Each road and street were carefully calibrated and each part of the plan had a reason for being. Each person would have the same amount of responsibility, living or working space, and each person had to serve a specific and balanced purpose. Even the fortifications were built with the Utopian concept in mind, with the outer ramparts looking simply like a forest as the town was approached, essentially hiding the town from potential enemies. This effect is still evident today in stark contrast to the very visible hill towns common in most other regions of Italy.
Although Palmanova was praised as one of the most successful Renaissance planned towns, at first regardless of its elegant and rational layout, almost nobody moved to the town. Venice was forced to pardon criminals, offering them free building lots just to help populate the town. Still today, even though Palmanova is a pristine, well laid out town, to visitors it has a totally different feel than most Italian towns, which evolved gradually, in a hodgepodge manner with varied building styles, sizes, colors and textures. This town definitely looks like it was designed and built almost like a modern development... all the buildings are similar style, similar height and the streets are laid out in mathematical precision. Obsessive Compulsive Disorder (OCD) types will feel right at home here.
Still, today Palmanova is a wonderful place to visit, its Piazza Centrale being the perfect place to host many sagre and festivals. Visit in July and you can enjoy an historical re-enactment which takes places on the day of the Festival of the Redeemer. Tourists can enjoy guided visits to the fort and experience the Venetian cuisine of the 15th century.
There is also the Museo Storico Militare (Military History Museum) with an amazing array of exhibits of Renaissance and Napoleonic era weapons and technology. You can enjoy cycling around the bastions in warmer months. The Duomo Dogale (formerly the Duke's palazzo) is a wonderful cathedral to visit during the Christmas season if only to enjoy the wonderful display of presepe (nativity scenes).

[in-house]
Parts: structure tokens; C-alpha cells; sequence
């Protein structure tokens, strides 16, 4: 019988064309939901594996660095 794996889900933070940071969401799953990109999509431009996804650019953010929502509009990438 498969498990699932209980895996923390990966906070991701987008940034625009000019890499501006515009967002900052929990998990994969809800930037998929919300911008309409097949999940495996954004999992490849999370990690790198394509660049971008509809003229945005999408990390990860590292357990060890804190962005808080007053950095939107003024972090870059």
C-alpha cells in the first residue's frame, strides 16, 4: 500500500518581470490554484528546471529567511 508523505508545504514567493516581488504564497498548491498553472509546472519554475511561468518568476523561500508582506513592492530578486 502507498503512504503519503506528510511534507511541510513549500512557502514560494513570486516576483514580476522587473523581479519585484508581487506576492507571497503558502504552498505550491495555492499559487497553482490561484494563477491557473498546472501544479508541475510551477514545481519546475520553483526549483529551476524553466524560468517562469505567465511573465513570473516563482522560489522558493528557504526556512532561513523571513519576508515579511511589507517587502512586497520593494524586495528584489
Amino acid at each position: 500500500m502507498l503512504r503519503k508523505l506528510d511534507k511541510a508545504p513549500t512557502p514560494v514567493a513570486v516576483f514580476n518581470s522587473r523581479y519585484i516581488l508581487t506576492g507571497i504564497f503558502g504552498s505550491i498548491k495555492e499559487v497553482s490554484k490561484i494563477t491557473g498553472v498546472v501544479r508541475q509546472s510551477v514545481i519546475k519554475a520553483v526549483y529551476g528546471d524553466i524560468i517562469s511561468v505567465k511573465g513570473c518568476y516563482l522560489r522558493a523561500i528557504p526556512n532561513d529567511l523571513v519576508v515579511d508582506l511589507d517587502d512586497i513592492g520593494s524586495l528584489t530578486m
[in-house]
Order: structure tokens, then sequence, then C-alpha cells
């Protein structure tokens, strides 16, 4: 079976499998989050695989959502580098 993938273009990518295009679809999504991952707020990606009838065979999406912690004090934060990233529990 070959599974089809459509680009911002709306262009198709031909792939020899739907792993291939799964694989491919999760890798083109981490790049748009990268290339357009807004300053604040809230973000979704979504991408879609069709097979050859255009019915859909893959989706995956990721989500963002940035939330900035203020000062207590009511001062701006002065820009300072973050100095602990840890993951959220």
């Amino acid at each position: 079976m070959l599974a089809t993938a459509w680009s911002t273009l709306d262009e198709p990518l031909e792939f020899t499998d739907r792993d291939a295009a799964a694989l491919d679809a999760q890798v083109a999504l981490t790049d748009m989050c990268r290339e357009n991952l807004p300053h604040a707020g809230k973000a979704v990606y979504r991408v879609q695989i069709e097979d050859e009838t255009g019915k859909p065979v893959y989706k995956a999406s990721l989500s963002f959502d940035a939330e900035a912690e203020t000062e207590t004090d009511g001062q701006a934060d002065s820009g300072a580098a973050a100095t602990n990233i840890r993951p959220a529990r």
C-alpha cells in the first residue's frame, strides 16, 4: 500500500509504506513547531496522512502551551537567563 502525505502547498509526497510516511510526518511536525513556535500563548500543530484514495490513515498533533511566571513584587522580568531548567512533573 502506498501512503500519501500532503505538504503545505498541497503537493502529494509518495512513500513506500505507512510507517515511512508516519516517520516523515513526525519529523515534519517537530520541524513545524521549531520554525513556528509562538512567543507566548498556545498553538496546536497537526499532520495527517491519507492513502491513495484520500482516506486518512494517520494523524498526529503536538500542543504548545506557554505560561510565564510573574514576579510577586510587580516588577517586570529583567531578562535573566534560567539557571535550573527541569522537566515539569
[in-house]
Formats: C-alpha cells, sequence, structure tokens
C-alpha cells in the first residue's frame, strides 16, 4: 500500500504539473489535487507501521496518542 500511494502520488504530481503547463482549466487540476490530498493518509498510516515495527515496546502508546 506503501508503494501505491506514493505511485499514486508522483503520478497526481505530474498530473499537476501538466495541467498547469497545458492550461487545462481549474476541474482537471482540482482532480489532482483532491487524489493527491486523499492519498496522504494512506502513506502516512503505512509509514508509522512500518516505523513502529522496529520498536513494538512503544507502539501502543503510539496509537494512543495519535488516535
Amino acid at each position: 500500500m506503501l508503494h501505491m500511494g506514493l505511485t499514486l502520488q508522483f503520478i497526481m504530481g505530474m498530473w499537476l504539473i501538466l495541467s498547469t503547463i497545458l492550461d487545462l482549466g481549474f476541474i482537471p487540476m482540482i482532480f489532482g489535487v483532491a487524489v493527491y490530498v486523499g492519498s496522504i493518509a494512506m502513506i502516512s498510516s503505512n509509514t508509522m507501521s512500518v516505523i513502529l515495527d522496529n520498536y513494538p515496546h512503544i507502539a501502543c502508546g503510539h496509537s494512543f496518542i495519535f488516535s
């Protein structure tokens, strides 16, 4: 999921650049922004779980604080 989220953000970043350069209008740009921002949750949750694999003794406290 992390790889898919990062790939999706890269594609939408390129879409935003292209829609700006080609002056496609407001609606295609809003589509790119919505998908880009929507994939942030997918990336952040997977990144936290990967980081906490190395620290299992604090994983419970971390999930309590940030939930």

Just two miles from town is the train station Scalo Ferroviario. Venice is about 90 minutes away by car on the A4. Trieste is less than an hour east via the A4. The beach town of Grado is only 30 minutes by car and itself can be a great place to stay, keeping Palmanova on your itinerary as a day trip.
From our contributor, Anthony J. DiLaura
A lesser known and less frequently touristy region of Italy is that of Friuli-Venezia Giulia.
It is bordered by Austria and the Dolomite mountains, Slovenia and the Adriatic Sea. The Capital City is Trieste and the area was part of the Austro-Hungarian Empire in the nineteenth century.
Friuli-Venezia Giulia is populated by 1.2 million inhabitants, characterized by the spectacular beauty of its snow capped mountains to the North, its verdant valleys and pastures, mountain sloped vineyards and deep blue waters of the Adriatic.
The region, although part of Italy, is one of five autonomous regions with special statute. The regional capital is Trieste. The city of Venice (Venezia) is not in this region, despite the name. Friuli-Venezia Giulia has a rich ethnicity of Austrian and Slavic origin, reflected in the language spoken there and the amazing cuisine found in the local eateries. I had the pleasure of visiting there a few years ago traveling from Ljubljana, Slovenia to Venice.
Things to Do in Friuli-Venezia Giulia
Friuli Venezia Giulia Trekking Guide
Prosciutto di San Daniele Tours in Udine
Frulian Wine Tours
Ancient Roman Archeological Site at Aquileia
Grotta Gigante, the Largest Cave on Earth
Alpine Bob Coaster in Tarvisio
Gorizzia Castle and its Musical Instrument Museum
Cross-Border Skiing and Snowboarding